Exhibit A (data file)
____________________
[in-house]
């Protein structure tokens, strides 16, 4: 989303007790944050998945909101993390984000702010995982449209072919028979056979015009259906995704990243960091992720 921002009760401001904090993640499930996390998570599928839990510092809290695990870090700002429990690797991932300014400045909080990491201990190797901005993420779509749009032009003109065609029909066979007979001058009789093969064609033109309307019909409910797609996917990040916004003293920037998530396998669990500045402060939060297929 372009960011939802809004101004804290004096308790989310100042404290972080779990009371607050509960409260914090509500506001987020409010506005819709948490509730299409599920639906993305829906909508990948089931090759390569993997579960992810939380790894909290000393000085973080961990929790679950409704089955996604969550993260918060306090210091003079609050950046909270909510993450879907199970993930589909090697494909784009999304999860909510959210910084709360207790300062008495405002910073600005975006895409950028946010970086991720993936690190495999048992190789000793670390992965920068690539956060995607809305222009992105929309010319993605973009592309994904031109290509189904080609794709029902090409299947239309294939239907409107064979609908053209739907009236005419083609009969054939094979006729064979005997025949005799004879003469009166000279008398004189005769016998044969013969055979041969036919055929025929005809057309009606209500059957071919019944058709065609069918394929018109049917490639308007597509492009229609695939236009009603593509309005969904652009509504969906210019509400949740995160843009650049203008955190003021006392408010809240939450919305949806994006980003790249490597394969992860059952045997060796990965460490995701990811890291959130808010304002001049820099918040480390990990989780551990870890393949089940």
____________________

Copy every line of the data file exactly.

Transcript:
[in-house]
């Protein structure tokens, strides 16, 4: 989303007790944050998945909101993390984000702010995982449209072919028979056979015009259906995704990243960091992720 921002009760401001904090993640499930996390998570599928839990510092809290695990870090700002429990690797991932300014400045909080990491201990190797901005993420779509749009032009003109065609029909066979007979001058009789093969064609033109309307019909409910797609996917990040916004003293920037998530396998669990500045402060939060297929 372009960011939802809004101004804290004096308790989310100042404290972080779990009371607050509960409260914090509500506001987020409010506005819709948490509730299409599920639906993305829906909508990948089931090759390569993997579960992810939380790894909290000393000085973080961990929790679950409704089955996604969550993260918060306090210091003079609050950046909270909510993450879907199970993930589909090697494909784009999304999860909510959210910084709360207790300062008495405002910073600005975006895409950028946010970086991720993936690190495999048992190789000793670390992965920068690539956060995607809305222009992105929309010319993605973009592309994904031109290509189904080609794709029902090409299947239309294939239907409107064979609908053209739907009236005419083609009969054939094979006729064979005997025949005799004879003469009166000279008398004189005769016998044969013969055979041969036919055929025929005809057309009606209500059957071919019944058709065609069918394929018109049917490639308007597509492009229609695939236009009603593509309005969904652009509504969906210019509400949740995160843009650049203008955190003021006392408010809240939450919305949806994006980003790249490597394969992860059952045997060796990965460490995701990811890291959130808010304002001049820099918040480390990990989780551990870890393949089940």